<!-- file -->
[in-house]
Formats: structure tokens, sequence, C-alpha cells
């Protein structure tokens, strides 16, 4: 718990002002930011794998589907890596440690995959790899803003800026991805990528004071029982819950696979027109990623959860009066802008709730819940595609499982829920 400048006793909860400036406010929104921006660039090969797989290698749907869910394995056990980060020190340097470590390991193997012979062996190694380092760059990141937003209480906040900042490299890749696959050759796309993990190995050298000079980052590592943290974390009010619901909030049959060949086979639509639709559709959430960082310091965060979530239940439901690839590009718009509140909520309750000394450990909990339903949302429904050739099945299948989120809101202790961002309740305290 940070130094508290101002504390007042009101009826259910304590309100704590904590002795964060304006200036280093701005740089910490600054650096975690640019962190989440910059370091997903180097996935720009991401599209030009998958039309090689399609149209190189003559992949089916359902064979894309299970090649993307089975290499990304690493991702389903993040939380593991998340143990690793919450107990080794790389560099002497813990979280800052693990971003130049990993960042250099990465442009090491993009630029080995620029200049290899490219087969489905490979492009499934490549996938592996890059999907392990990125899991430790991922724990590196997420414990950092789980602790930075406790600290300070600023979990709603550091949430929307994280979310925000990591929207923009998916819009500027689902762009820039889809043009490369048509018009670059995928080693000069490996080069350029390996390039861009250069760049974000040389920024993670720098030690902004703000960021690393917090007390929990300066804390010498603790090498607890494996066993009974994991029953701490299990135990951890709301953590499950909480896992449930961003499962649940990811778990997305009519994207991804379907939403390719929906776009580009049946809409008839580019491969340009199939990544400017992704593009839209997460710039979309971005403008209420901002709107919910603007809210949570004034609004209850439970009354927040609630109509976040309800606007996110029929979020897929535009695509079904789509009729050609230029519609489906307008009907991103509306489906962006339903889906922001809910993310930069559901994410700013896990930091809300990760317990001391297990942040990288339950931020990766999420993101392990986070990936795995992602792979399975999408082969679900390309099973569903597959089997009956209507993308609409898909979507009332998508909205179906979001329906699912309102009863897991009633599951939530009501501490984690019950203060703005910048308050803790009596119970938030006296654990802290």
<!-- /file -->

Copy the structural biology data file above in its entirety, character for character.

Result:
[in-house]
Formats: structure tokens, sequence, C-alpha cells
């Protein structure tokens, strides 16, 4: 718990002002930011794998589907890596440690995959790899803003800026991805990528004071029982819950696979027109990623959860009066802008709730819940595609499982829920 400048006793909860400036406010929104921006660039090969797989290698749907869910394995056990980060020190340097470590390991193997012979062996190694380092760059990141937003209480906040900042490299890749696959050759796309993990190995050298000079980052590592943290974390009010619901909030049959060949086979639509639709559709959430960082310091965060979530239940439901690839590009718009509140909520309750000394450990909990339903949302429904050739099945299948989120809101202790961002309740305290 940070130094508290101002504390007042009101009826259910304590309100704590904590002795964060304006200036280093701005740089910490600054650096975690640019962190989440910059370091997903180097996935720009991401599209030009998958039309090689399609149209190189003559992949089916359902064979894309299970090649993307089975290499990304690493991702389903993040939380593991998340143990690793919450107990080794790389560099002497813990979280800052693990971003130049990993960042250099990465442009090491993009630029080995620029200049290899490219087969489905490979492009499934490549996938592996890059999907392990990125899991430790991922724990590196997420414990950092789980602790930075406790600290300070600023979990709603550091949430929307994280979310925000990591929207923009998916819009500027689902762009820039889809043009490369048509018009670059995928080693000069490996080069350029390996390039861009250069760049974000040389920024993670720098030690902004703000960021690393917090007390929990300066804390010498603790090498607890494996066993009974994991029953701490299990135990951890709301953590499950909480896992449930961003499962649940990811778990997305009519994207991804379907939403390719929906776009580009049946809409008839580019491969340009199939990544400017992704593009839209997460710039979309971005403008209420901002709107919910603007809210949570004034609004209850439970009354927040609630109509976040309800606007996110029929979020897929535009695509079904789509009729050609230029519609489906307008009907991103509306489906962006339903889906922001809910993310930069559901994410700013896990930091809300990760317990001391297990942040990288339950931020990766999420993101392990986070990936795995992602792979399975999408082969679900390309099973569903597959089997009956209507993308609409898909979507009332998508909205179906979001329906699912309102009863897991009633599951939530009501501490984690019950203060703005910048308050803790009596119970938030006296654990802290």